Day 75: Becoming an Eco-Entrepreneur

by Sarah Devika Sumnauth


So through reading The Lean Startup by Eric Ries, I’m starting to get a better understanding of myself as an Eco-entrepreneur. In his definition, a lean startup must maintain certain key components - they must be capital efficient (spend less, but gain more), leverage human creativity whenever possible, rely on validated learning (which I already love and am currently practicing), shorten development cycles (which I’m working on) and measure actual progress without fluffing up metric numbers. 
 
In all of this, the ideals of Eco-entrepreneurism are apparent.

I personally believe that to be able to call yourself an Eco-entrepreneur you must possess a high level of conscientious thought. That level of thought has to be applicable not only to the customer base you serve but also to your business model and your means of starting up and beyond.

Why?

Because in that manner you can see more aptly where your losing out on valuable money and resources. This is important because as the old adage goes, “waste not,want not” is central to environmentalism and also to classical modes of manufacturing and production like those seen in the early days of Toyota.  In the early 1930s the founders of Toyota looked to streamline their production and manufacturing process and efficiency became the name of the game.  It was highly laudable. Production happened in a flowing mechanism that was triggered by demand and smart automation ruled largely due to a need to write human error out of the equation.
 
Within that idea, I think Eco-entrepreneurism can thrive, because we too can conduct ourselves in an efficient manner.  But where this definition gets stretched is through the belief that eco-entrepreneurism has to recognize within itself a certain level of ethical and  moral conduct when dealing with people and the environment too.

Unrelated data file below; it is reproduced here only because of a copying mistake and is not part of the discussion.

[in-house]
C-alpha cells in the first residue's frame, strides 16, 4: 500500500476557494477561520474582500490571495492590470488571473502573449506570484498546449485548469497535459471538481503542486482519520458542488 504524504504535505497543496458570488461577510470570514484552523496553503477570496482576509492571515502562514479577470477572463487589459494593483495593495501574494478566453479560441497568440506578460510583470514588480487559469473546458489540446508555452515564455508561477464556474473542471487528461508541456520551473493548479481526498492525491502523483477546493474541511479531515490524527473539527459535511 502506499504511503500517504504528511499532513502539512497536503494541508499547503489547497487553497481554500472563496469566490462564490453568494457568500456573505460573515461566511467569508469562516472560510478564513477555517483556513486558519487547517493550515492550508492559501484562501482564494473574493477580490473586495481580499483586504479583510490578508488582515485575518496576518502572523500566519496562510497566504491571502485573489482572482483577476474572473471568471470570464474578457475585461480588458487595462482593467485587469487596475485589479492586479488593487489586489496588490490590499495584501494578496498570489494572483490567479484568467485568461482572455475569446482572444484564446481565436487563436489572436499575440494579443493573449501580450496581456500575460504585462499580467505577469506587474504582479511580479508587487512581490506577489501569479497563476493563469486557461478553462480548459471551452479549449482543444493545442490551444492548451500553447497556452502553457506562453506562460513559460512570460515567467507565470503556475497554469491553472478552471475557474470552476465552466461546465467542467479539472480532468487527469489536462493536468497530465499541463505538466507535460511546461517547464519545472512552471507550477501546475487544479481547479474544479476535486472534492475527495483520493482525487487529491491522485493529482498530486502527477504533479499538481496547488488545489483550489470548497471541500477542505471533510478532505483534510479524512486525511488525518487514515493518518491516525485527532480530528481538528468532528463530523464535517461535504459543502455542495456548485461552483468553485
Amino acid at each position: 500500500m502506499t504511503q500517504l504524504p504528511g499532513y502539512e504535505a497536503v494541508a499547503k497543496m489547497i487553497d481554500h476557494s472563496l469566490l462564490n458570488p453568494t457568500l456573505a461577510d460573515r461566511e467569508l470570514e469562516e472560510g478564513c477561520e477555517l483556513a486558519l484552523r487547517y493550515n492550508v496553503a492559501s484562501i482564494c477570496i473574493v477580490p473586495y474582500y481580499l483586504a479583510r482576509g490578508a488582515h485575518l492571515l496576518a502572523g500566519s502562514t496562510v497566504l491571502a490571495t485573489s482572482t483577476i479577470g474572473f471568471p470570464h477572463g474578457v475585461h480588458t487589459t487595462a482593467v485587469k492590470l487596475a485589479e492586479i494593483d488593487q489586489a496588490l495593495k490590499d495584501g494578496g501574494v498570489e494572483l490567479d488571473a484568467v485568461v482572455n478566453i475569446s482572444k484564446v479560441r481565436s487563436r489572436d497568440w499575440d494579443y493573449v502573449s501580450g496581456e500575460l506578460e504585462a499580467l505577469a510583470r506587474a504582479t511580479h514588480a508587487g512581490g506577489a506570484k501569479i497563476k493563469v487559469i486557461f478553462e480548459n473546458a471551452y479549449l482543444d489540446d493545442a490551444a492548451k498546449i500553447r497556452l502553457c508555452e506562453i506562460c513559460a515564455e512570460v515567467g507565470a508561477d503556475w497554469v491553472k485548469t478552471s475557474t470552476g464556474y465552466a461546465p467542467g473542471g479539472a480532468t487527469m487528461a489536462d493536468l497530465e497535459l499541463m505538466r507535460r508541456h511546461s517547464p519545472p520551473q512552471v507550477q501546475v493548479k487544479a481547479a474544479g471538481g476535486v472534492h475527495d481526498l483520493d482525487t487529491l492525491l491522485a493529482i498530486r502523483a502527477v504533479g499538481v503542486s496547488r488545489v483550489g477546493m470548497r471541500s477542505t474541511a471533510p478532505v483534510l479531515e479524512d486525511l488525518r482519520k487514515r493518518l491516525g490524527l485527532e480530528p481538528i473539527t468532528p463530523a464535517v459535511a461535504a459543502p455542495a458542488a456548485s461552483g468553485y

Ideas like fair trade (a term I actually dislike because it does not reprimand regular trade as unfair, and sets itself up with a considerable markup for consumers, which is another discussion altogether…), and carbon neutrality, organic certification and recyclable packaging whenever possible are all important now more than ever.  They define this species of creative producers and set them apart from the rest.  I want to see these ways of conducting simple production and manufacturing flourish, and really help to better the world as a whole.
 
That’s the reality of an eco-entrepreneur.  I'm proud to consider myself one because I want to stand strong in my beliefs, learning as I go along and sharing my experiences with you everyday, while maintaining my allegiance to the environment and to the art of business.  Our roots as business people may come from the Toyota paradigm but the discussion of today’s world leads me to believe that we will be the eventual future. 
 
So if you’re on the startup path, know that you too can be an eco-entrepreneur. 
 
All you have to do is care.